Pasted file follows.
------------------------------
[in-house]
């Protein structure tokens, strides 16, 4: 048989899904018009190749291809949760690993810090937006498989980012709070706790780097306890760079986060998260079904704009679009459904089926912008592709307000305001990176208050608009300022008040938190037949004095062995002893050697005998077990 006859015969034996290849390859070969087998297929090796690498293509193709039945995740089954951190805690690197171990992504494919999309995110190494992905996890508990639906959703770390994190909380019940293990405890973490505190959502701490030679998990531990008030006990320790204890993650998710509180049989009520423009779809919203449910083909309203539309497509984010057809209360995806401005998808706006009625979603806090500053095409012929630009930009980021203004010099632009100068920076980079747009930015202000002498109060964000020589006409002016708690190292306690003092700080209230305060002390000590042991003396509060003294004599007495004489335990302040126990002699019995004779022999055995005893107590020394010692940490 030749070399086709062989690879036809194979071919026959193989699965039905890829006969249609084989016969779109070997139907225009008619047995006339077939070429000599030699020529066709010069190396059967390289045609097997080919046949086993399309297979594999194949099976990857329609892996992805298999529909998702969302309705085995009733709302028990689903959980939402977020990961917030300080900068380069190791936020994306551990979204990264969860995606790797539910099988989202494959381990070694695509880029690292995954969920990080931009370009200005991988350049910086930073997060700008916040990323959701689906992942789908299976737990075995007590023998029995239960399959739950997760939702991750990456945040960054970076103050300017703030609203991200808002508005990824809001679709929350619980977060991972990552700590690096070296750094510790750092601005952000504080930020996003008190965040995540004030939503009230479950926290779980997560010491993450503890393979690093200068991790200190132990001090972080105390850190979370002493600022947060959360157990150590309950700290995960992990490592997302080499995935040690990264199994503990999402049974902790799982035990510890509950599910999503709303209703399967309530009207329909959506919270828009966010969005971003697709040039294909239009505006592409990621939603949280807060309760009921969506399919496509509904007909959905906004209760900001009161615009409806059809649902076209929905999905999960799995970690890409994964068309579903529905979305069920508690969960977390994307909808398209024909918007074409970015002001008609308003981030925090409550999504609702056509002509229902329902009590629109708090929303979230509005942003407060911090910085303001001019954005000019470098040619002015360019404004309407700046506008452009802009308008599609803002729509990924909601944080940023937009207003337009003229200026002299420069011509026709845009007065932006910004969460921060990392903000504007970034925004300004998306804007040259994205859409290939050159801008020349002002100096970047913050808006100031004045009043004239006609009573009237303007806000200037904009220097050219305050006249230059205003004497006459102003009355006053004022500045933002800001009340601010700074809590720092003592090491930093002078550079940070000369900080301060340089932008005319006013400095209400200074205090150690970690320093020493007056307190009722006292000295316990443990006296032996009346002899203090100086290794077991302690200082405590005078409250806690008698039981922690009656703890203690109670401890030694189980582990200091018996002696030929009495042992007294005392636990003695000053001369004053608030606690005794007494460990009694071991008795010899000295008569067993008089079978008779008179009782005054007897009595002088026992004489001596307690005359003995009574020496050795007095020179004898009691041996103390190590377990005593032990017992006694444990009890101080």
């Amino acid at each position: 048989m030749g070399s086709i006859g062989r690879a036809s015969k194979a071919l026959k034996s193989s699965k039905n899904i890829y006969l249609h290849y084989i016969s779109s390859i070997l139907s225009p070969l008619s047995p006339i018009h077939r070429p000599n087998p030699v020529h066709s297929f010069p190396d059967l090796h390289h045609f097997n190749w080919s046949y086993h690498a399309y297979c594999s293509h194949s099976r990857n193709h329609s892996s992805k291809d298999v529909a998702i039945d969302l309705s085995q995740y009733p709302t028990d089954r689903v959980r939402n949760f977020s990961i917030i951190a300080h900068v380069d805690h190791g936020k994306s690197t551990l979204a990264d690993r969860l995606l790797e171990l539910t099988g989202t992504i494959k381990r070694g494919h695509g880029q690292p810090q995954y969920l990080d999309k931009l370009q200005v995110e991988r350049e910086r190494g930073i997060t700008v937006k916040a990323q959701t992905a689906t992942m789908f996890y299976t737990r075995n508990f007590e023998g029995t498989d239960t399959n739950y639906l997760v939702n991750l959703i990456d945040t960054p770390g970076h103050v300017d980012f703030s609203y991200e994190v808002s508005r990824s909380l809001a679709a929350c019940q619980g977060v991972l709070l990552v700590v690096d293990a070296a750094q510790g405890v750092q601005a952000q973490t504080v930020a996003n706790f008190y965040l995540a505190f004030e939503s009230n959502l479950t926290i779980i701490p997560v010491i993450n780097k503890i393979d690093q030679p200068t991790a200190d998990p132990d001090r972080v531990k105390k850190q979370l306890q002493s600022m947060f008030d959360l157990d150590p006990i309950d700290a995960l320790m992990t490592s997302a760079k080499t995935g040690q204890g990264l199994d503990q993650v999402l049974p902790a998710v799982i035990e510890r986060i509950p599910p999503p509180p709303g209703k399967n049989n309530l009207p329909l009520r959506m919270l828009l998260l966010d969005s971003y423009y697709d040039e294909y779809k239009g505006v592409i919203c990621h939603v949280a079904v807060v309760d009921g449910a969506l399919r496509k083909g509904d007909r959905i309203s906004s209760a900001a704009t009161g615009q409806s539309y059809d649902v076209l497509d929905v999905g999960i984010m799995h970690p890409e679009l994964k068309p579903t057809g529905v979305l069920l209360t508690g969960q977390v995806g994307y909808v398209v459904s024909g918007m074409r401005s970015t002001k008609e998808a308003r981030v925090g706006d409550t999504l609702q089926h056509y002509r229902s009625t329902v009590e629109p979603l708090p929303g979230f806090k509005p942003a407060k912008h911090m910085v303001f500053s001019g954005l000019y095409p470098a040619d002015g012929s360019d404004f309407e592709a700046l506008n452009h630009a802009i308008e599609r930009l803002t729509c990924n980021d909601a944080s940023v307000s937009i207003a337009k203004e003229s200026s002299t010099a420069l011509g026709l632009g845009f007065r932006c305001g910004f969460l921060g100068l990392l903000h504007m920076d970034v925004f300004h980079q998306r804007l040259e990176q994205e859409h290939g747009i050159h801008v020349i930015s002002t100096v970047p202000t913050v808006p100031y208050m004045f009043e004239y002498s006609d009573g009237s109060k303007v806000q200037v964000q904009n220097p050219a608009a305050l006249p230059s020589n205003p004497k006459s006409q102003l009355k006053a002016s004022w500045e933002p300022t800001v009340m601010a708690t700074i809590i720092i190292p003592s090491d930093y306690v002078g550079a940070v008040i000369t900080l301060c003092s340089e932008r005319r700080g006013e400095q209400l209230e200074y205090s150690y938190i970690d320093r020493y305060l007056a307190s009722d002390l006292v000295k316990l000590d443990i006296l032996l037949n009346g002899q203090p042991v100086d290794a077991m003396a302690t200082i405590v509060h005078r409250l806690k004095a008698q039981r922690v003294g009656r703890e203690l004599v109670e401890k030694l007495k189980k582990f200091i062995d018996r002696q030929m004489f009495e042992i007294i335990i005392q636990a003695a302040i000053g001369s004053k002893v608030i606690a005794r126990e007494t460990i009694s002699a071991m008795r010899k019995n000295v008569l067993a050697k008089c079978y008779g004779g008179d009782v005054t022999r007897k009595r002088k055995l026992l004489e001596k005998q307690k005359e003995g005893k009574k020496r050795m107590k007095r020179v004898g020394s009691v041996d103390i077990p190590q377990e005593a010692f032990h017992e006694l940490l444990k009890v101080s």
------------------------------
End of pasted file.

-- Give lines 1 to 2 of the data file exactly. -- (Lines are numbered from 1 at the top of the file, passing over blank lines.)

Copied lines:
[in-house]
């Protein structure tokens, strides 16, 4: 048989899904018009190749291809949760690993810090937006498989980012709070706790780097306890760079986060998260079904704009679009459904089926912008592709307000305001990176208050608009300022008040938190037949004095062995002893050697005998077990 006859015969034996290849390859070969087998297929090796690498293509193709039945995740089954951190805690690197171990992504494919999309995110190494992905996890508990639906959703770390994190909380019940293990405890973490505190959502701490030679998990531990008030006990320790204890993650998710509180049989009520423009779809919203449910083909309203539309497509984010057809209360995806401005998808706006009625979603806090500053095409012929630009930009980021203004010099632009100068920076980079747009930015202000002498109060964000020589006409002016708690190292306690003092700080209230305060002390000590042991003396509060003294004599007495004489335990302040126990002699019995004779022999055995005893107590020394010692940490 030749070399086709062989690879036809194979071919026959193989699965039905890829006969249609084989016969779109070997139907225009008619047995006339077939070429000599030699020529066709010069190396059967390289045609097997080919046949086993399309297979594999194949099976990857329609892996992805298999529909998702969302309705085995009733709302028990689903959980939402977020990961917030300080900068380069190791936020994306551990979204990264969860995606790797539910099988989202494959381990070694695509880029690292995954969920990080931009370009200005991988350049910086930073997060700008916040990323959701689906992942789908299976737990075995007590023998029995239960399959739950997760939702991750990456945040960054970076103050300017703030609203991200808002508005990824809001679709929350619980977060991972990552700590690096070296750094510790750092601005952000504080930020996003008190965040995540004030939503009230479950926290779980997560010491993450503890393979690093200068991790200190132990001090972080105390850190979370002493600022947060959360157990150590309950700290995960992990490592997302080499995935040690990264199994503990999402049974902790799982035990510890509950599910999503709303209703399967309530009207329909959506919270828009966010969005971003697709040039294909239009505006592409990621939603949280807060309760009921969506399919496509509904007909959905906004209760900001009161615009409806059809649902076209929905999905999960799995970690890409994964068309579903529905979305069920508690969960977390994307909808398209024909918007074409970015002001008609308003981030925090409550999504609702056509002509229902329902009590629109708090929303979230509005942003407060911090910085303001001019954005000019470098040619002015360019404004309407700046506008452009802009308008599609803002729509990924909601944080940023937009207003337009003229200026002299420069011509026709845009007065932006910004969460921060990392903000504007970034925004300004998306804007040259994205859409290939050159801008020349002002100096970047913050808006100031004045009043004239006609009573009237303007806000200037904009220097050219305050006249230059205003004497006459102003009355006053004022500045933002800001009340601010700074809590720092003592090491930093002078550079940070000369900080301060340089932008005319006013400095209400200074205090150690970690320093020493007056307190009722006292000295316990443990006296032996009346002899203090100086290794077991302690200082405590005078409250806690008698039981922690009656703890203690109670401890030694189980582990200091018996002696030929009495042992007294005392636990003695000053001369004053608030606690005794007494460990009694071991008795010899000295008569067993008089079978008779008179009782005054007897009595002088026992004489001596307690005359003995009574020496050795007095020179004898009691041996103390190590377990005593032990017992006694444990009890101080």